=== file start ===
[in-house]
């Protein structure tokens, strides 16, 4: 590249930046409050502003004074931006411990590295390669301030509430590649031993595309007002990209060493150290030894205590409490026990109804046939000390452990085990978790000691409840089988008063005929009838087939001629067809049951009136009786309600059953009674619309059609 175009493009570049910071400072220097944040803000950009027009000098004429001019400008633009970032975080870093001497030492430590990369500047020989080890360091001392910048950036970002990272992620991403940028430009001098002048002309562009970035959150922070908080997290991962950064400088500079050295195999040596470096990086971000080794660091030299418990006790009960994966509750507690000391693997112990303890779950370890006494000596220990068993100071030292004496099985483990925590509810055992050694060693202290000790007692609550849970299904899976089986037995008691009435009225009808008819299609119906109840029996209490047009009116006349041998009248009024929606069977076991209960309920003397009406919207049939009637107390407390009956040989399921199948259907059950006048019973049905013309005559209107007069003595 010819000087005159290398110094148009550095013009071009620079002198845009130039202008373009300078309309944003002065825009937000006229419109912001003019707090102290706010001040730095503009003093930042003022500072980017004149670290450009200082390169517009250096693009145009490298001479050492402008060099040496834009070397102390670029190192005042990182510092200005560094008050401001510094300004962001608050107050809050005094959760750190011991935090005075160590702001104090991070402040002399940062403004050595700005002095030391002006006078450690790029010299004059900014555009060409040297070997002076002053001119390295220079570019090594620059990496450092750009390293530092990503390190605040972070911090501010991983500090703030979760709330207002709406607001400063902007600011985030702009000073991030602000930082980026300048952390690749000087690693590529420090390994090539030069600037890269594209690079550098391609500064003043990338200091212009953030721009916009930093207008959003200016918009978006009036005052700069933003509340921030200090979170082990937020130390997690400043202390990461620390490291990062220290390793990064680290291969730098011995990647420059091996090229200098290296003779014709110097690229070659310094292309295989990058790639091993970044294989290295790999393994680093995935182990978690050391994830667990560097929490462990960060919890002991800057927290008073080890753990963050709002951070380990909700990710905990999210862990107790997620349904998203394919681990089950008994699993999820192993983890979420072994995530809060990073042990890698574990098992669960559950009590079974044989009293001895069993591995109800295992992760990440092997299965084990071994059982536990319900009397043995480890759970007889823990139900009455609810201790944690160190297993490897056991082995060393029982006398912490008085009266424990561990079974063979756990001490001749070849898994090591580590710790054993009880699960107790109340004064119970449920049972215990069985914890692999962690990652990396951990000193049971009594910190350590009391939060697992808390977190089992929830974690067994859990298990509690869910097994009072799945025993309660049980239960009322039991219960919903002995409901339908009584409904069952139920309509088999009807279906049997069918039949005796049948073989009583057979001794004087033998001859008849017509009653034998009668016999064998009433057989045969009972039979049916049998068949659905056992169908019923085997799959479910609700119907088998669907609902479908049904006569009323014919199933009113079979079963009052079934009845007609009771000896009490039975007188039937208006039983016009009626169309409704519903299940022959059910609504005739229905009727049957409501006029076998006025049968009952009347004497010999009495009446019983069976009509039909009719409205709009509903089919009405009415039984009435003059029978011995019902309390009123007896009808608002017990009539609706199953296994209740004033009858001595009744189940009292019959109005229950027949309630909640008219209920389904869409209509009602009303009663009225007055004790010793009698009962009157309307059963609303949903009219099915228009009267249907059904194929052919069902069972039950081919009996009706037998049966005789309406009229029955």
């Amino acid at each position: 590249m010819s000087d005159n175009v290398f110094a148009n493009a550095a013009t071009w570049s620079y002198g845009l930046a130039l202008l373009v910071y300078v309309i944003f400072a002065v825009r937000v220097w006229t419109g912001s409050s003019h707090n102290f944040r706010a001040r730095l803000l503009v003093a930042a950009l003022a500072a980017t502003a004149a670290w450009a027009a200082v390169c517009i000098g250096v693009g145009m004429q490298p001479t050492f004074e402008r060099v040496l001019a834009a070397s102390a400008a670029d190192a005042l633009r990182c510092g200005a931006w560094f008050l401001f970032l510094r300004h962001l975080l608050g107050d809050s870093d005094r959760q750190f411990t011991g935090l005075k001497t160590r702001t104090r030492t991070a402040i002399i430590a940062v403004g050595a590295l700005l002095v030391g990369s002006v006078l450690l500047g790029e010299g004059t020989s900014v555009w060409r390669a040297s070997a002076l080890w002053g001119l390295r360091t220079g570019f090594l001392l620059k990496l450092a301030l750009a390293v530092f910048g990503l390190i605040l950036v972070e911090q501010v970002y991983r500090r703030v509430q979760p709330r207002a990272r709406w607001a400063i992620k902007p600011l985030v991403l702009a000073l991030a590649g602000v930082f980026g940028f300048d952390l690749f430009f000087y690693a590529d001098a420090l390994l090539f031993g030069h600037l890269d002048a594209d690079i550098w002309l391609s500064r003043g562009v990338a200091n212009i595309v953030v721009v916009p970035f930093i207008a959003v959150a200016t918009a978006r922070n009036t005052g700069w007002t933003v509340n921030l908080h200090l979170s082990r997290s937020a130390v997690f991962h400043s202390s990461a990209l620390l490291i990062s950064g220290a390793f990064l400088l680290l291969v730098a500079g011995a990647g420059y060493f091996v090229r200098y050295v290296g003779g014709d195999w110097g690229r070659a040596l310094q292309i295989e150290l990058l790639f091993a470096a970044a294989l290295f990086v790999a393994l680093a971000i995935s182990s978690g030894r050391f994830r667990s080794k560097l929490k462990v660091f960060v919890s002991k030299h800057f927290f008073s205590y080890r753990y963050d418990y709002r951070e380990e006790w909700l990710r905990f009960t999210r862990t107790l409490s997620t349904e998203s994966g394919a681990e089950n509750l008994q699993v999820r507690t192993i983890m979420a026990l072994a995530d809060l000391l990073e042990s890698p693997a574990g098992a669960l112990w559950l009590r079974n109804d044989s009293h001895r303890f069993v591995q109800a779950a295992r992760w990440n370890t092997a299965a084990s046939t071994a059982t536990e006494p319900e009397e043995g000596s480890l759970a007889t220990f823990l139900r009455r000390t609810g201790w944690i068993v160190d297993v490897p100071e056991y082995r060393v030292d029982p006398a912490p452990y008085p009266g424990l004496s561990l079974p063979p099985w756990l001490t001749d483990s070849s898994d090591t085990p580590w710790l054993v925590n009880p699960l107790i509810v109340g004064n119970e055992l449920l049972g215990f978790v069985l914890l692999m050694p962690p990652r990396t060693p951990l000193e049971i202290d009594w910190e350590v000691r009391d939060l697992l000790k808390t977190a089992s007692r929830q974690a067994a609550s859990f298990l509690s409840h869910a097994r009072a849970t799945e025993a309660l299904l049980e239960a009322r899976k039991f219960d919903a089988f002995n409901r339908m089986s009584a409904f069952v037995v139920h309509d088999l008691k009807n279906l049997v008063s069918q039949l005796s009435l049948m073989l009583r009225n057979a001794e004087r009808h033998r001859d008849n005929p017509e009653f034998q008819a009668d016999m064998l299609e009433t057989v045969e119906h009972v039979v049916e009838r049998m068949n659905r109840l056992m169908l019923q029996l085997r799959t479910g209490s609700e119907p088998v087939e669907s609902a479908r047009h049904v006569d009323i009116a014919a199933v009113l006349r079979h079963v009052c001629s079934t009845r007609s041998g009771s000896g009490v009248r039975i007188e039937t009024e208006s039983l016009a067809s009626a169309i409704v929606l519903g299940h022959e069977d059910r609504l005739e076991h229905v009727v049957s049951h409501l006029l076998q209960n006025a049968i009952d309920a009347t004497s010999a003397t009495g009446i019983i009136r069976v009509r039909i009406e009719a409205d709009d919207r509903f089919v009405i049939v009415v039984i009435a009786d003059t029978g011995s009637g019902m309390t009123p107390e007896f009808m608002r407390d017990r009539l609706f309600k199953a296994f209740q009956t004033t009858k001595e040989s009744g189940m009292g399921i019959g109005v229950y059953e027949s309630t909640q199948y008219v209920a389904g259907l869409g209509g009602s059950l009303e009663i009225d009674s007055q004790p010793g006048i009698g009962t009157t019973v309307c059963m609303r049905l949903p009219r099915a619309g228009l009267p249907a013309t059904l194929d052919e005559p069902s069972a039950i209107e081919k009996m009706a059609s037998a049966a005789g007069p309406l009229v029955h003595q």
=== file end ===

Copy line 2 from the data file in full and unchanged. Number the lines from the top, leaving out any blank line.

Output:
């Protein structure tokens, strides 16, 4: 590249930046409050502003004074931006411990590295390669301030509430590649031993595309007002990209060493150290030894205590409490026990109804046939000390452990085990978790000691409840089988008063005929009838087939001629067809049951009136009786309600059953009674619309059609 175009493009570049910071400072220097944040803000950009027009000098004429001019400008633009970032975080870093001497030492430590990369500047020989080890360091001392910048950036970002990272992620991403940028430009001098002048002309562009970035959150922070908080997290991962950064400088500079050295195999040596470096990086971000080794660091030299418990006790009960994966509750507690000391693997112990303890779950370890006494000596220990068993100071030292004496099985483990925590509810055992050694060693202290000790007692609550849970299904899976089986037995008691009435009225009808008819299609119906109840029996209490047009009116006349041998009248009024929606069977076991209960309920003397009406919207049939009637107390407390009956040989399921199948259907059950006048019973049905013309005559209107007069003595 010819000087005159290398110094148009550095013009071009620079002198845009130039202008373009300078309309944003002065825009937000006229419109912001003019707090102290706010001040730095503009003093930042003022500072980017004149670290450009200082390169517009250096693009145009490298001479050492402008060099040496834009070397102390670029190192005042990182510092200005560094008050401001510094300004962001608050107050809050005094959760750190011991935090005075160590702001104090991070402040002399940062403004050595700005002095030391002006006078450690790029010299004059900014555009060409040297070997002076002053001119390295220079570019090594620059990496450092750009390293530092990503390190605040972070911090501010991983500090703030979760709330207002709406607001400063902007600011985030702009000073991030602000930082980026300048952390690749000087690693590529420090390994090539030069600037890269594209690079550098391609500064003043990338200091212009953030721009916009930093207008959003200016918009978006009036005052700069933003509340921030200090979170082990937020130390997690400043202390990461620390490291990062220290390793990064680290291969730098011995990647420059091996090229200098290296003779014709110097690229070659310094292309295989990058790639091993970044294989290295790999393994680093995935182990978690050391994830667990560097929490462990960060919890002991800057927290008073080890753990963050709002951070380990909700990710905990999210862990107790997620349904998203394919681990089950008994699993999820192993983890979420072994995530809060990073042990890698574990098992669960559950009590079974044989009293001895069993591995109800295992992760990440092997299965084990071994059982536990319900009397043995480890759970007889823990139900009455609810201790944690160190297993490897056991082995060393029982006398912490008085009266424990561990079974063979756990001490001749070849898994090591580590710790054993009880699960107790109340004064119970449920049972215990069985914890692999962690990652990396951990000193049971009594910190350590009391939060697992808390977190089992929830974690067994859990298990509690869910097994009072799945025993309660049980239960009322039991219960919903002995409901339908009584409904069952139920309509088999009807279906049997069918039949005796049948073989009583057979001794004087033998001859008849017509009653034998009668016999064998009433057989045969009972039979049916049998068949659905056992169908019923085997799959479910609700119907088998669907609902479908049904006569009323014919199933009113079979079963009052079934009845007609009771000896009490039975007188039937208006039983016009009626169309409704519903299940022959059910609504005739229905009727049957409501006029076998006025049968009952009347004497010999009495009446019983069976009509039909009719409205709009509903089919009405009415039984009435003059029978011995019902309390009123007896009808608002017990009539609706199953296994209740004033009858001595009744189940009292019959109005229950027949309630909640008219209920389904869409209509009602009303009663009225007055004790010793009698009962009157309307059963609303949903009219099915228009009267249907059904194929052919069902069972039950081919009996009706037998049966005789309406009229029955």